New Zealand’s city of Christchurch celebrated the completion of its new cathedral designed by a Japanese architect on a cardboard structure. The structure, which uses thick cardboard tubes, temporarily replaces the one damaged by the 2011 earthquake until a permanent one can be built.
The 22 February quake left 185 people dead and many buildings badly damaged. The 6.3-magnitude earthquake badly damaged the old Christchurch cathedral, which was built in the late 19th century.
Japanese architect Shigeru Ban designed the cardboard cathedral with a triangular A-frame design that includes stained glass windows. The waterproof cathedral can seat 700 people and is built to last for half a century, the media report.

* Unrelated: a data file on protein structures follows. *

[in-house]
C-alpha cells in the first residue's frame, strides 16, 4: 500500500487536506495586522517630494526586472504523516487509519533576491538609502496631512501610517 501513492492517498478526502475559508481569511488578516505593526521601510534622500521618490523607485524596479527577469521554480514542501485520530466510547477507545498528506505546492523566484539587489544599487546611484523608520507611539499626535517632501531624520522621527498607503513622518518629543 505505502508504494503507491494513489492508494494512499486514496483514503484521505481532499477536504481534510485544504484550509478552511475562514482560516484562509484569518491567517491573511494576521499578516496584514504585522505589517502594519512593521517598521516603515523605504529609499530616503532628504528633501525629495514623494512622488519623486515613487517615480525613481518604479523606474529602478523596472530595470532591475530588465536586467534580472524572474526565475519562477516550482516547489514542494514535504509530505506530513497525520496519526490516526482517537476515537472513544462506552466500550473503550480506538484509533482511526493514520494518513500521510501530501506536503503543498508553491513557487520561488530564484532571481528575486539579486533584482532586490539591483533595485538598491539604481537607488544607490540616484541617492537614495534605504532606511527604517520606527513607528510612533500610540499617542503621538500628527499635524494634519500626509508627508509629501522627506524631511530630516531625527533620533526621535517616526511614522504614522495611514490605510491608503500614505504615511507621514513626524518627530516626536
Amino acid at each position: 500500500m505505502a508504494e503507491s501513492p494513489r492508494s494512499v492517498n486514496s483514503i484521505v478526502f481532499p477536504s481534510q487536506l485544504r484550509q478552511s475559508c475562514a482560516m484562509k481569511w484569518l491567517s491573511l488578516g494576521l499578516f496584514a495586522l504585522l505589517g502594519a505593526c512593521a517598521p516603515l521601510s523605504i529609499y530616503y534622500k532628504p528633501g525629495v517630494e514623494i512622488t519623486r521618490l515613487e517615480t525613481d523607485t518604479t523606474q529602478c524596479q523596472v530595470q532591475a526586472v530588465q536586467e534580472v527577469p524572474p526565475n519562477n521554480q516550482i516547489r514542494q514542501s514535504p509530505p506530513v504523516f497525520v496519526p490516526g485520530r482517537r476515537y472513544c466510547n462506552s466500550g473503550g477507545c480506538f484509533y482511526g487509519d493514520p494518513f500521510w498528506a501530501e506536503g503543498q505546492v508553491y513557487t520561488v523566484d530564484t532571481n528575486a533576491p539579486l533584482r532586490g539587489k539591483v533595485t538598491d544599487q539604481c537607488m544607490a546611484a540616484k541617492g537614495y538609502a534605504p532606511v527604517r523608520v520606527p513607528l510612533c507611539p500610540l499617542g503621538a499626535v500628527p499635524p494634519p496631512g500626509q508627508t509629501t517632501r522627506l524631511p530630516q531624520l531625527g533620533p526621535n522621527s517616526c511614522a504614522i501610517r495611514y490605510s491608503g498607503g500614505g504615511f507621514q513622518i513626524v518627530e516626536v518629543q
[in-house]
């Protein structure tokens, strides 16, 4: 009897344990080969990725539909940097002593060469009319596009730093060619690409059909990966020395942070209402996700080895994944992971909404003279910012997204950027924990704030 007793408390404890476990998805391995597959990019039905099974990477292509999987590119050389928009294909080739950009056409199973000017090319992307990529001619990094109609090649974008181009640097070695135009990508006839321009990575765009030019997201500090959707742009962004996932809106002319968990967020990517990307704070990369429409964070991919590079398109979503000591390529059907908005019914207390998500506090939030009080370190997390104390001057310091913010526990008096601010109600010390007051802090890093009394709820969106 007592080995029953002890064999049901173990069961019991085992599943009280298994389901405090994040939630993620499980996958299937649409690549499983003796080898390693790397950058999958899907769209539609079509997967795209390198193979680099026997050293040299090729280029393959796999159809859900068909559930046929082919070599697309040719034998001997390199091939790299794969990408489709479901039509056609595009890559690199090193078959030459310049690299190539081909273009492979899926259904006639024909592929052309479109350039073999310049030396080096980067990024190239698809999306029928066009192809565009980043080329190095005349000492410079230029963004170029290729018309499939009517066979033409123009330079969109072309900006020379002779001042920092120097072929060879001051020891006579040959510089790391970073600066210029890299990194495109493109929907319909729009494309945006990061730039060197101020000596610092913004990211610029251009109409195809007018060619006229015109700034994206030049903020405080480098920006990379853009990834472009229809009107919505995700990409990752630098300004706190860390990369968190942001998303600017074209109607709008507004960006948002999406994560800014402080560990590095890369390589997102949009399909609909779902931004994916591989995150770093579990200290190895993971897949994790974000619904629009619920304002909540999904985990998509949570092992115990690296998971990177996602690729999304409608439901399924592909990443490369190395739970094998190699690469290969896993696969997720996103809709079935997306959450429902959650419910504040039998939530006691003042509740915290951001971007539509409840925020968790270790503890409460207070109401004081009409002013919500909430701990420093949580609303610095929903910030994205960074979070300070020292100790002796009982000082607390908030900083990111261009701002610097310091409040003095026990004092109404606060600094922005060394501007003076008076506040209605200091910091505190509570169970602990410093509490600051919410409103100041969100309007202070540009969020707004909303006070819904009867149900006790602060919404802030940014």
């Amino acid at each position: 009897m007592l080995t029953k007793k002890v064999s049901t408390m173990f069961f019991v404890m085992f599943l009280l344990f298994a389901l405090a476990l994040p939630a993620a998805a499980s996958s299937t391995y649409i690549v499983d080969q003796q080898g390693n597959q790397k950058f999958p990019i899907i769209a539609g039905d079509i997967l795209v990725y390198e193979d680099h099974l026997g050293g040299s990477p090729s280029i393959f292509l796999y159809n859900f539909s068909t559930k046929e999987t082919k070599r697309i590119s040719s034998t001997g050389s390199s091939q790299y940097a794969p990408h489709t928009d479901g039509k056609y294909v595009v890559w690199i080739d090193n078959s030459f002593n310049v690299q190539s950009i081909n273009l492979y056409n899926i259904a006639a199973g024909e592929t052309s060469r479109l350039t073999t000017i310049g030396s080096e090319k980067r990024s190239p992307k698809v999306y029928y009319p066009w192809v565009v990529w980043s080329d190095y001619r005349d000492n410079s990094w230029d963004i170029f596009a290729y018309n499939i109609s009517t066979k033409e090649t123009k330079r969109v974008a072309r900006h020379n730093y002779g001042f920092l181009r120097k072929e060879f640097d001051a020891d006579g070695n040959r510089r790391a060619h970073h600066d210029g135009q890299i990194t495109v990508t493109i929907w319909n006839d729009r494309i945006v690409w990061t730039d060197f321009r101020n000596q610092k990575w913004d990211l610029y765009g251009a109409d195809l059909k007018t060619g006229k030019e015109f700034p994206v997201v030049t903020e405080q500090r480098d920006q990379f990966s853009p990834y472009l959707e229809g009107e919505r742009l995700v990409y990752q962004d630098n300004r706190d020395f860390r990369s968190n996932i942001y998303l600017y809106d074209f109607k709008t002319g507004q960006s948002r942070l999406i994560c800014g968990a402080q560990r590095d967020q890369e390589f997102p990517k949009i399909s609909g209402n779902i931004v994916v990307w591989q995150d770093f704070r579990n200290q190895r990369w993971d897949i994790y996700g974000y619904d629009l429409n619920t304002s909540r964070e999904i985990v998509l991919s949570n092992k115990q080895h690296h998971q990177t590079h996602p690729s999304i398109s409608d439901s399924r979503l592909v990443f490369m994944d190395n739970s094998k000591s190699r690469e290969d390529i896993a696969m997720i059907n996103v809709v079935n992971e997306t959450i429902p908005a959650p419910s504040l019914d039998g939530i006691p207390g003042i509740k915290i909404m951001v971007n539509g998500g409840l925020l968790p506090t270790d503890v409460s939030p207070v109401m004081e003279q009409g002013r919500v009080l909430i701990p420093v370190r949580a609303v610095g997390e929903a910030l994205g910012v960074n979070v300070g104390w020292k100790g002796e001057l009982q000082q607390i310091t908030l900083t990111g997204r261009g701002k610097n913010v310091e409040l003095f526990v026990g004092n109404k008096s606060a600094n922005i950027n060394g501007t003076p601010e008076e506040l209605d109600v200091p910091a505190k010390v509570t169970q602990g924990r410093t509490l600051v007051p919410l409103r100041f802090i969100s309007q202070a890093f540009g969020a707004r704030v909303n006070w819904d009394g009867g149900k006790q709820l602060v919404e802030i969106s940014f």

“The old cathedral symbolized the city in many ways and we think this cathedral is a symbol that Christchurch is regrouping and rebuilding”, acting dean Lynda Patterson told Agence-France Presse.
The Japanese architect Shigeru Ban believes no structures last forever. If at all, he considers his unlikely construction material as something “to last forever in the minds of the people”: a cardboard.
Ban, who is based in Tokyo, has previous works attached to his name involving temporary structures in the wake of calamities including the 1995 Great Hanshin Earthquake, the 2008 Sichuan earthquake in China and the 2010 Haiti earthquake.
During the March 11 quake, Ban collaborated in making containers for victims in Onagawa, Miyagi Prefecture.